Reluctant departure from UH

A school has been located at 2301 Fenwick Road for as long as anyone can remember. Many attended Northwood Elementary School. When its doors closed, Fuchs Mizrachi School opened.

This summer, Fuchs Mizrachi is moving to Beachwood. Rabbi Pinchos Hecht, head of school, gave this interview on April 19.  

When did you first realize a move was your only option?

Five years ago, we realized that we had outgrown the facility. It was the high school that pushed the need for another facility. This building does not have proper science labs or a high school gymnasium; it doesn’t have the necessary co-curricular facilities. We actually have eight classrooms of students sitting in trailers. Plans to add to the existing building would have been over $15 million. The new building, with the land in Beachwood, is in excess of $20 million. 

Tp what do you attribute your success?

We are a mission-oriented school. Our mission is modern orthodoxy, religious Zionism, and excellence in education. Attending college is not a question, it's a given. All graduating students enter college. Many people moving here want a Jewish education for their children. There are some wonderful public schools, but they don’t provide the perspective Mizrachi offers.

Who funds the school?

The biggest funder is the Jewish Federation. Our board is the governance of the school and a source of major fundraising. 

I have been told the school is asking $3 million for the Fenwick property.

The $3 million was the result of a property evaluation survey we did four or five years ago. We have six plus acres and that [price] was our initial estimate at the time. We felt all along the best use of the facility would be if it were purchased by UH with a bond financed by the city. We actually worked with Mayor Rothschild and [felt it was] the best way to meet the city’s need and get the dollars we needed out of the facility to help us with our new building. But with the economic decline in the last two years, it is not an easy thing for the city to act upon at this point.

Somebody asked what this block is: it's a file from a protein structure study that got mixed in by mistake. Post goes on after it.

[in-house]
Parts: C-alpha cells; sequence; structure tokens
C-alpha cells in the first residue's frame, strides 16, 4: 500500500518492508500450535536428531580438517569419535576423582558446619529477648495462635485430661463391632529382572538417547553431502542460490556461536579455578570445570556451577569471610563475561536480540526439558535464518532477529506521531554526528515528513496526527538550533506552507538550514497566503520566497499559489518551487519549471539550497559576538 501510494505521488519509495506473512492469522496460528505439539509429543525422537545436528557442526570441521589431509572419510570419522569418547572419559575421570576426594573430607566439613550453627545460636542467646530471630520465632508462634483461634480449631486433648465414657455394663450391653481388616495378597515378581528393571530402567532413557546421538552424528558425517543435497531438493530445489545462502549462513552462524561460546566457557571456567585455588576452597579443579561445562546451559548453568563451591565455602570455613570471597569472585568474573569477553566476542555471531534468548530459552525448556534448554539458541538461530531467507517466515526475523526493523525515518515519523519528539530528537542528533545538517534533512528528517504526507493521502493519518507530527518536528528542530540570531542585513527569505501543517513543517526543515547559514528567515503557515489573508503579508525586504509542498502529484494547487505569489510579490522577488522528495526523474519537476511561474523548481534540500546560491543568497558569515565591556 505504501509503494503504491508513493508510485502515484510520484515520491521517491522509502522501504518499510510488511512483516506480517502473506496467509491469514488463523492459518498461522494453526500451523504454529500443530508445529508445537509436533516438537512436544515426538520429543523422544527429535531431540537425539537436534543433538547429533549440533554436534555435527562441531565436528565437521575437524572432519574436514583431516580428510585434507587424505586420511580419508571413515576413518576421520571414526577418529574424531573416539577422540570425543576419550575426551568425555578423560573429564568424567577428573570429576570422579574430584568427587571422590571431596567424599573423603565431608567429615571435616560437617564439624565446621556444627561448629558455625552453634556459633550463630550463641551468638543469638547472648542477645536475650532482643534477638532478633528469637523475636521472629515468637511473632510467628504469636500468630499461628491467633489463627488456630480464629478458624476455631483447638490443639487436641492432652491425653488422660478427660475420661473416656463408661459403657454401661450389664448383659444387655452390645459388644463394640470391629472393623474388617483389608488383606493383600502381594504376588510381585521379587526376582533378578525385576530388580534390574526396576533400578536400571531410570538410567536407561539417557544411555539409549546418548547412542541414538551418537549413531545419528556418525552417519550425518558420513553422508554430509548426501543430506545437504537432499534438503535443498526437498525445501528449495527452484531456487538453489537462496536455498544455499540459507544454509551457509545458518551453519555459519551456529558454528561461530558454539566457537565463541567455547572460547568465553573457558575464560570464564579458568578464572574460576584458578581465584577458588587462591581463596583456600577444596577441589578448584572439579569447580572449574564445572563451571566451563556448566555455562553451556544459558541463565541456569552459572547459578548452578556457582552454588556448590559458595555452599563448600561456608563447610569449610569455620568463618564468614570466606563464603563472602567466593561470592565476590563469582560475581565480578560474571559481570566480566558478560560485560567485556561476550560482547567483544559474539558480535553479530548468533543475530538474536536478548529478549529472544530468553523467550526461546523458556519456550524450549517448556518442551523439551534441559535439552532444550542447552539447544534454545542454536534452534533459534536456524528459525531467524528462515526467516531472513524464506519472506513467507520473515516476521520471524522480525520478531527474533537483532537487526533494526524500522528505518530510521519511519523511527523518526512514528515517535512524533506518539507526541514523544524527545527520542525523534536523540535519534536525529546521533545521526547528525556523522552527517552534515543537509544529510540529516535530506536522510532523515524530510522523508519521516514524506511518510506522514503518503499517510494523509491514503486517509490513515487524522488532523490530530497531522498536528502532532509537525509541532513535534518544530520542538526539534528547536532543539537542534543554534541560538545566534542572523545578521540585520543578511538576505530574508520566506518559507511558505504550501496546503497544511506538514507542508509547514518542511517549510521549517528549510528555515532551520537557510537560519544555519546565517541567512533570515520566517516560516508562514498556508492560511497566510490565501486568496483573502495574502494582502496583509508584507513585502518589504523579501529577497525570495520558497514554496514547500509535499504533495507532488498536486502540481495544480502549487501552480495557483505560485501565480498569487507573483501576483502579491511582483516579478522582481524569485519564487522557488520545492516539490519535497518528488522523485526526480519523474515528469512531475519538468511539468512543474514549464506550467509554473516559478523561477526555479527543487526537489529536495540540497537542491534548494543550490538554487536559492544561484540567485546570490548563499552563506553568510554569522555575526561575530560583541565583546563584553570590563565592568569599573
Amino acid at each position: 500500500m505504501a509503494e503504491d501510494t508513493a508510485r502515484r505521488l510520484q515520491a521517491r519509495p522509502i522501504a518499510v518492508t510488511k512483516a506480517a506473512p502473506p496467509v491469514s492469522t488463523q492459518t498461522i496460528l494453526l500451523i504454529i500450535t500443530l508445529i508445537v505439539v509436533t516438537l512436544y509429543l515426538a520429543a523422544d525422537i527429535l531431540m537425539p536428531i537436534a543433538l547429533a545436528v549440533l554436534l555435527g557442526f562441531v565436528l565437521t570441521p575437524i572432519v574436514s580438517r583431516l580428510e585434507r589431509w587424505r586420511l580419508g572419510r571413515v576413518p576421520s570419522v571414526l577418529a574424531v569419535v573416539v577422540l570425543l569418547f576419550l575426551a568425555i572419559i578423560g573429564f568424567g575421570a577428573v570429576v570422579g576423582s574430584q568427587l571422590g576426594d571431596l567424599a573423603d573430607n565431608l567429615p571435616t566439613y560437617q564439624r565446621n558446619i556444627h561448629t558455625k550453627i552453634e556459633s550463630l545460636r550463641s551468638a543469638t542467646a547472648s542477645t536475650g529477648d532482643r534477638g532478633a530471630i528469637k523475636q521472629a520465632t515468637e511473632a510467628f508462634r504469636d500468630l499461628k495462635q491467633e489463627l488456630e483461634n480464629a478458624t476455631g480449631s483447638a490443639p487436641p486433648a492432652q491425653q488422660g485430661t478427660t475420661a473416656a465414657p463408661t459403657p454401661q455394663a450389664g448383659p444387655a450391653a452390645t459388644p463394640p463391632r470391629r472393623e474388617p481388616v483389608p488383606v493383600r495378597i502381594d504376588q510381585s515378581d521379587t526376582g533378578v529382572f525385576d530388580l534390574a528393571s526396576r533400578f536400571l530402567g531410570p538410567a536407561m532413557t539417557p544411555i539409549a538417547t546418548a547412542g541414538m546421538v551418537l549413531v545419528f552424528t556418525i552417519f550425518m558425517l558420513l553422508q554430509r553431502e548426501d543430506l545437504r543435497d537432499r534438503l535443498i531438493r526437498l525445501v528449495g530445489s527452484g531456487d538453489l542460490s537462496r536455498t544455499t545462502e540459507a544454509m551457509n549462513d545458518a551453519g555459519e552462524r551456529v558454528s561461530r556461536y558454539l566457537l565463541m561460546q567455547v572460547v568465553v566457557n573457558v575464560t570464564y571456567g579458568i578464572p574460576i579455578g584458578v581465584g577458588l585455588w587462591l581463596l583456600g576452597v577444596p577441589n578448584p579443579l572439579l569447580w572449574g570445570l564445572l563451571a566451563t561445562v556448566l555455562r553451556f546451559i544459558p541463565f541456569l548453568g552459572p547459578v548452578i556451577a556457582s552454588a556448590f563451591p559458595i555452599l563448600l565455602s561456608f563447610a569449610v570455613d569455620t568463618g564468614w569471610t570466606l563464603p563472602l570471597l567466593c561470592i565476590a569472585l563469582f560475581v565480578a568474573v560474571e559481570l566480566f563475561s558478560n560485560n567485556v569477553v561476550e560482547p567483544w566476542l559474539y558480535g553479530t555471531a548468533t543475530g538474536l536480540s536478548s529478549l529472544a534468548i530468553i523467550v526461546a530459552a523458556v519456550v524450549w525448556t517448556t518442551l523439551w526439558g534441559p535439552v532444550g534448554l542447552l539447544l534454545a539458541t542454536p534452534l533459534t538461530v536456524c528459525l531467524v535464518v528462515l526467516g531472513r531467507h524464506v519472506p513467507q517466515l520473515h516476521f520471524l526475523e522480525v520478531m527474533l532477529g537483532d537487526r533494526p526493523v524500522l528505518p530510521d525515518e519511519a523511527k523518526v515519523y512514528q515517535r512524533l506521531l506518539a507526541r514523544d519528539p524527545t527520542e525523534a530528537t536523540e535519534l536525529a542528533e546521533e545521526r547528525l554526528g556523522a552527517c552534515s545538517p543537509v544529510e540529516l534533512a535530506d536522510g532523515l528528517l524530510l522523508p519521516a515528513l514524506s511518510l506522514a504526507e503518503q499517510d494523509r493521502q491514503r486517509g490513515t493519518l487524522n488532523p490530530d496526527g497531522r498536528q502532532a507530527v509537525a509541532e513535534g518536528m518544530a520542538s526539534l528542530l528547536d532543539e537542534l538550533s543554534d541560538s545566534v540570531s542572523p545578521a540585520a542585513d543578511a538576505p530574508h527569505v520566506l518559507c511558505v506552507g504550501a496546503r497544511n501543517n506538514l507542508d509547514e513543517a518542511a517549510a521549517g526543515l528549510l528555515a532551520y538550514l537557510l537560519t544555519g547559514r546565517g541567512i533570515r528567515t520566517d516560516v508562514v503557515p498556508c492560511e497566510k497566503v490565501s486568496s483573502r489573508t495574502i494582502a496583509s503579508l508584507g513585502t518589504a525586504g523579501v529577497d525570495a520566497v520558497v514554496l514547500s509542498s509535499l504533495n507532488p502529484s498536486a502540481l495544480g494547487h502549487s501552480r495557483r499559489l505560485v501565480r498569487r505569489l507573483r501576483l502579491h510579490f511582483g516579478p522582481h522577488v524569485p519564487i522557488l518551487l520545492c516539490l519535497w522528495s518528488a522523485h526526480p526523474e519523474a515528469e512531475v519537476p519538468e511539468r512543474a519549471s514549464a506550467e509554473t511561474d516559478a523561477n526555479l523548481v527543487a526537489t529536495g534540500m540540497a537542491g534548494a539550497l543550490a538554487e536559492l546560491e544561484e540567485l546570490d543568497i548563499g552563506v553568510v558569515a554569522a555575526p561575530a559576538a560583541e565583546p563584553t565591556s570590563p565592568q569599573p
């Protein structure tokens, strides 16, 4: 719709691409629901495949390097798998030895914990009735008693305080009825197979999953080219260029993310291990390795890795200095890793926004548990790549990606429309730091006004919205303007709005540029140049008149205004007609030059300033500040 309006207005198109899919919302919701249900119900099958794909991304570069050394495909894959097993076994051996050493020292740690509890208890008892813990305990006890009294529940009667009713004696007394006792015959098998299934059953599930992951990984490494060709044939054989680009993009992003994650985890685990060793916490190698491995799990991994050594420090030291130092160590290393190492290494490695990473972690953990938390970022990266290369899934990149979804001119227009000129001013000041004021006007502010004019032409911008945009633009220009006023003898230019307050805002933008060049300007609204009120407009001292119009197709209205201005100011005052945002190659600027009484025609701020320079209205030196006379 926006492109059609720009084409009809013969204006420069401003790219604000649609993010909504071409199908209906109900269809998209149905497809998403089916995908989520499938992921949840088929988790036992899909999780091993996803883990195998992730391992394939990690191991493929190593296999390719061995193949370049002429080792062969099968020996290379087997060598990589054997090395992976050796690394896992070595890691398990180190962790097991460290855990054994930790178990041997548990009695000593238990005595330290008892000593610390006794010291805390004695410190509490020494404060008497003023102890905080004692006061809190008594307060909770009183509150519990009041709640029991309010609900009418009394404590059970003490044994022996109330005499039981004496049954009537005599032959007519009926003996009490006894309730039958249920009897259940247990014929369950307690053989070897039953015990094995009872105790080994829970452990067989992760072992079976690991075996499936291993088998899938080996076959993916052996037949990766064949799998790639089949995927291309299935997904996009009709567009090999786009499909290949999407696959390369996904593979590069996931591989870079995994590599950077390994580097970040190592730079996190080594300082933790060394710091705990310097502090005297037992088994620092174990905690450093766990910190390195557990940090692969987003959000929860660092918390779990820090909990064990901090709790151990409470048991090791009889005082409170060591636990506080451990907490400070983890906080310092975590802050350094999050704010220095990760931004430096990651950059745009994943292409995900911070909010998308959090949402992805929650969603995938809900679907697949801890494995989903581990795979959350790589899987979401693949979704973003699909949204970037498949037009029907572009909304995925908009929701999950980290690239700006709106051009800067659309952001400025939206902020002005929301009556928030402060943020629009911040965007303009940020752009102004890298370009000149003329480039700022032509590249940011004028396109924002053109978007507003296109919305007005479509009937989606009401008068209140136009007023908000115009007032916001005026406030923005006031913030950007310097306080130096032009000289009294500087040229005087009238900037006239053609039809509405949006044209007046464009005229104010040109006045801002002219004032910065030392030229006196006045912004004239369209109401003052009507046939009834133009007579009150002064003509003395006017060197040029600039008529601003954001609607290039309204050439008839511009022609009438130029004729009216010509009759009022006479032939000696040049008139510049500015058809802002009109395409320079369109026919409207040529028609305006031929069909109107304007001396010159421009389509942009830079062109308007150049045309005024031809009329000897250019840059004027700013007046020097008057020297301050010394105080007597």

Are you currently in negotiations for the sale of this property?

We haven’t yet engaged a professional person. We have a few different strong leads that we are working on right now--a number of different schools, charter schools, Jewish schools-- that have outgrown their facilities. And John Carroll University is looking for property. They need sports fields. I’m sure there’ll always be a school of some sort on this property, I can’t imagine anything else being done.  

What was it like dealing with the City of UH?

The city has been a pleasure. I’ve been a principal here and elsewhere and this has been the easiest ever. We’ve had an unbelievably productive and friendly relationship. 

Is there anything else you’d like to say?

I’d like to say “thank you.” It is with a heavy heart that we leave. We made wonderful relationships here. We hoped not to have to leave. We had a great push on part of our community to stay here, to continue to support the city and be a part of it. We are simply land-locked and couldn’t get our vision and mission achieved on this piece of land. It’s a reluctant move.

Send your comments and suggestions for future topics to Anita Kazarian at AnitaKazarian@gmail.com.

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Volume 3, Issue 5, Posted 6:40 PM, 04.22.2010